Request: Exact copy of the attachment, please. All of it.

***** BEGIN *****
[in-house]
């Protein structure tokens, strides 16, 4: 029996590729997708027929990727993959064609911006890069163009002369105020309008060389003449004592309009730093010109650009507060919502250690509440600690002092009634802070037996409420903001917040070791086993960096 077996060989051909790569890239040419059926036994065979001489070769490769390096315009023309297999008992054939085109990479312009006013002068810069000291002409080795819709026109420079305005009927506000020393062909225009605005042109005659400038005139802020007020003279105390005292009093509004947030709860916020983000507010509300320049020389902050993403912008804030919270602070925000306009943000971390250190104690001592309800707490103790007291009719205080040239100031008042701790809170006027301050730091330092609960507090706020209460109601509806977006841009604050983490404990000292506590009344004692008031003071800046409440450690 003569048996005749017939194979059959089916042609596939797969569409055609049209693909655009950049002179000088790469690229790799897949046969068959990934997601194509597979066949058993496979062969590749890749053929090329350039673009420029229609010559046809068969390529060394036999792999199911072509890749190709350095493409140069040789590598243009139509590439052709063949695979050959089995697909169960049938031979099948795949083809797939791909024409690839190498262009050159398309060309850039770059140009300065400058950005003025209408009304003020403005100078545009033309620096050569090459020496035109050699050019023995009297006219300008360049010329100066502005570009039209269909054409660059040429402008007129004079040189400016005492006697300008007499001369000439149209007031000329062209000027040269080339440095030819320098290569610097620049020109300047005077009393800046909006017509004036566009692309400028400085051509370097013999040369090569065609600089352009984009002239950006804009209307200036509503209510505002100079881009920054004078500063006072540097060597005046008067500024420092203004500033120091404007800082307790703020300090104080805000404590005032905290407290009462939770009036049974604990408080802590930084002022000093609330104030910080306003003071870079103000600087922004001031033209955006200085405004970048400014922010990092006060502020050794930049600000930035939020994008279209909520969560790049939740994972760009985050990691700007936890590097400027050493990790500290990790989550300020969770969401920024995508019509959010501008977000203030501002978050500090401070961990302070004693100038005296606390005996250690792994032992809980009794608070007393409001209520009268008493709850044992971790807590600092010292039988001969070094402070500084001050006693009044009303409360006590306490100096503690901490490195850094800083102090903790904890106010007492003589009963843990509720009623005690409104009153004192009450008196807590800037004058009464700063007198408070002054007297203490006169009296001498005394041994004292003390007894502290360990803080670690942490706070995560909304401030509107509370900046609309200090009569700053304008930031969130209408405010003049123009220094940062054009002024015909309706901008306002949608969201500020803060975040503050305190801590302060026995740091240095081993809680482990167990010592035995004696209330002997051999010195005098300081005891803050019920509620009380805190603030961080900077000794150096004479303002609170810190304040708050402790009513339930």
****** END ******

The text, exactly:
[in-house]
């Protein structure tokens, strides 16, 4: 029996590729997708027929990727993959064609911006890069163009002369105020309008060389003449004592309009730093010109650009507060919502250690509440600690002092009634802070037996409420903001917040070791086993960096 077996060989051909790569890239040419059926036994065979001489070769490769390096315009023309297999008992054939085109990479312009006013002068810069000291002409080795819709026109420079305005009927506000020393062909225009605005042109005659400038005139802020007020003279105390005292009093509004947030709860916020983000507010509300320049020389902050993403912008804030919270602070925000306009943000971390250190104690001592309800707490103790007291009719205080040239100031008042701790809170006027301050730091330092609960507090706020209460109601509806977006841009604050983490404990000292506590009344004692008031003071800046409440450690 003569048996005749017939194979059959089916042609596939797969569409055609049209693909655009950049002179000088790469690229790799897949046969068959990934997601194509597979066949058993496979062969590749890749053929090329350039673009420029229609010559046809068969390529060394036999792999199911072509890749190709350095493409140069040789590598243009139509590439052709063949695979050959089995697909169960049938031979099948795949083809797939791909024409690839190498262009050159398309060309850039770059140009300065400058950005003025209408009304003020403005100078545009033309620096050569090459020496035109050699050019023995009297006219300008360049010329100066502005570009039209269909054409660059040429402008007129004079040189400016005492006697300008007499001369000439149209007031000329062209000027040269080339440095030819320098290569610097620049020109300047005077009393800046909006017509004036566009692309400028400085051509370097013999040369090569065609600089352009984009002239950006804009209307200036509503209510505002100079881009920054004078500063006072540097060597005046008067500024420092203004500033120091404007800082307790703020300090104080805000404590005032905290407290009462939770009036049974604990408080802590930084002022000093609330104030910080306003003071870079103000600087922004001031033209955006200085405004970048400014922010990092006060502020050794930049600000930035939020994008279209909520969560790049939740994972760009985050990691700007936890590097400027050493990790500290990790989550300020969770969401920024995508019509959010501008977000203030501002978050500090401070961990302070004693100038005296606390005996250690792994032992809980009794608070007393409001209520009268008493709850044992971790807590600092010292039988001969070094402070500084001050006693009044009303409360006590306490100096503690901490490195850094800083102090903790904890106010007492003589009963843990509720009623005690409104009153004192009450008196807590800037004058009464700063007198408070002054007297203490006169009296001498005394041994004292003390007894502290360990803080670690942490706070995560909304401030509107509370900046609309200090009569700053304008930031969130209408405010003049123009220094940062054009002024015909309706901008306002949608969201500020803060975040503050305190801590302060026995740091240095081993809680482990167990010592035995004696209330002997051999010195005098300081005891803050019920509620009380805190603030961080900077000794150096004479303002609170810190304040708050402790009513339930």